These headphones claim to replicate the sound of the best Sony, Bose, and Audeze cans all at once. Is that even possible, and should they replace your AirPods Max?

Titum Audio on a table
(Image credit: Future)

As a headphone enthusiast (and in my case, reviewer), you want to try out as many different kinds of headphones as you possibly can. Whether that's the latest wired over ears, made boutique-style in a small room by hand, or fresh off a factory production line to get stamped with a ‘Sony’ logo, you want to hear what they’re like. 

The problem, of course, is space, and, to perhaps a larger degree, cost. Headphones are not cheap with some of the best costing tens of thousands of dollars. I’m lucky enough to have tried out some of the most expensive headphones around (and they left me changed, unrecognizable) — but not everyone might have the opportunity.

What if, however, there was a pair of headphones that could sound like all the best? A pair that could encapsulate some of the most impressive sound signatures out there, replicated, for you, in the depths of a single pair of over-head cans? The Titum Audio, successfully funded on IndieGoGo, are a pair of headphones that claim to do just that.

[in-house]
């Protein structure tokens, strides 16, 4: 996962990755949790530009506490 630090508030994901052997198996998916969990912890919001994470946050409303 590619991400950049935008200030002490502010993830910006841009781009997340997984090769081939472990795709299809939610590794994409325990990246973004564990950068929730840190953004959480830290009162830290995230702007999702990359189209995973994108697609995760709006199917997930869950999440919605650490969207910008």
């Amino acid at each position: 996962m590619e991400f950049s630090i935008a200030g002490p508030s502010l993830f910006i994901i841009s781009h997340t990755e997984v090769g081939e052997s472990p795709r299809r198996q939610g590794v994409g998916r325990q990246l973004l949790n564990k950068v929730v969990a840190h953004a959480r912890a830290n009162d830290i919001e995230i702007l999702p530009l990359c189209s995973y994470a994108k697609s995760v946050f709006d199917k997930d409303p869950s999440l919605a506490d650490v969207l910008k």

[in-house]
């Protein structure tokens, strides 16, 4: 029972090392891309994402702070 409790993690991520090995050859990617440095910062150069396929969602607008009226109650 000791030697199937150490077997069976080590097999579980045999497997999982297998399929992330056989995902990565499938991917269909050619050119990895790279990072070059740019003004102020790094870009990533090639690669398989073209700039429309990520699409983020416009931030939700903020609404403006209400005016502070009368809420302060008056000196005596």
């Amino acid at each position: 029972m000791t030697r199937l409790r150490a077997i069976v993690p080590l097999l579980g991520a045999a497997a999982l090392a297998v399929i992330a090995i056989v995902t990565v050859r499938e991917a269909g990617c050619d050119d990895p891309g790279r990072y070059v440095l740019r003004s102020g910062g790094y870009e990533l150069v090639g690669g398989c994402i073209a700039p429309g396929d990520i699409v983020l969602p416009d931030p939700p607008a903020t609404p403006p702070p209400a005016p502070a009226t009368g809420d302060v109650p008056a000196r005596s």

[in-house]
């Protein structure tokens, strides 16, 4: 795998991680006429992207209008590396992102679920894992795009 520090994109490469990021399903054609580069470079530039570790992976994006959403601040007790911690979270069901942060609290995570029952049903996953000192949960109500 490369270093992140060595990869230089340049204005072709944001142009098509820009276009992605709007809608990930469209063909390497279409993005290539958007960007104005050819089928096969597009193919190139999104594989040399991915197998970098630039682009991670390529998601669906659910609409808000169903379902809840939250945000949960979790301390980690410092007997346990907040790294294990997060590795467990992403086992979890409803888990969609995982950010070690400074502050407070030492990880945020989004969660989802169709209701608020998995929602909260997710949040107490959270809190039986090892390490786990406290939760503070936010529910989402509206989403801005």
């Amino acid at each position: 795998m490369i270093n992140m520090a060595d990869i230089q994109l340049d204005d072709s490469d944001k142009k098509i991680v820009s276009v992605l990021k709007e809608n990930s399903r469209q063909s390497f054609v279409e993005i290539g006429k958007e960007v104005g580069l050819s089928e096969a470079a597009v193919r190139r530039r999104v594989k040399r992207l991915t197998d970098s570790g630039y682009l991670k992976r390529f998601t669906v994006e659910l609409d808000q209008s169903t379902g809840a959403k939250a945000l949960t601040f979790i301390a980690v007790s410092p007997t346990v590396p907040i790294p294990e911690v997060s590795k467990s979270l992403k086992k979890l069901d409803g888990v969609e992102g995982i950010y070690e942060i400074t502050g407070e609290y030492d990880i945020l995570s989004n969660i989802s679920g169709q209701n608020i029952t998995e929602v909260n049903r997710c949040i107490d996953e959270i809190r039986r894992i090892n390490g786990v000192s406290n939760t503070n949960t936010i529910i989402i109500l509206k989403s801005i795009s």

What are they?

Titum headphones closeup of the charging panel

(Image credit: Future)

Titum Audio is a brand that you have likely never heard of — I know I hadn’t until I got an email from them. The only thing that Titum makes are the Titum headphones, and on first glance, it seems like it could be some kind of internet vaporware thing, a concept too interesting  — impossible, even — to actually come out in shape or form.

But here they are — and I’ve got my mitts on a pair. The idea behind the headphones is to make a kind of ‘jack of all trades’, a pair of headphones that can sound like other pairs of popular headphones through clever audio trickery. It sounds too good to be true… but we’ll talk more about that later.

First, the design.

The Titum headphones

Titum headphones on a stand on a window sill

(Image credit: Future)

In order to make something that sounds like other headphones you’d better hope that the core product is a good one — and the Titum headphones, when it all comes down to it, are a very solid pair of Bluetooth-supporting noise-canceling headphones.

They’re weighty, and feel like they’ve been hewn out of lumps of metal. There is a touch of plastic to be found here and there, but most of the bits you put your hands on have the cold hardness of a metallic alloy. It goes some way to justifying their not-inconsiderable price — $499.

That is $50 more than the AirPods Max, which also feature a great deal of metal in their construction. Where the AirPods are more fashion-conscious with an eye-catching industrial design, the Titum cans however want to blend in, and look like ‘just another pair of headphones’. That’s not to say they don’t have their own stylistic charm — they simply don’t want to shout from the rooftops about how much they cost.

Titum headphones on their case

(Image credit: Future)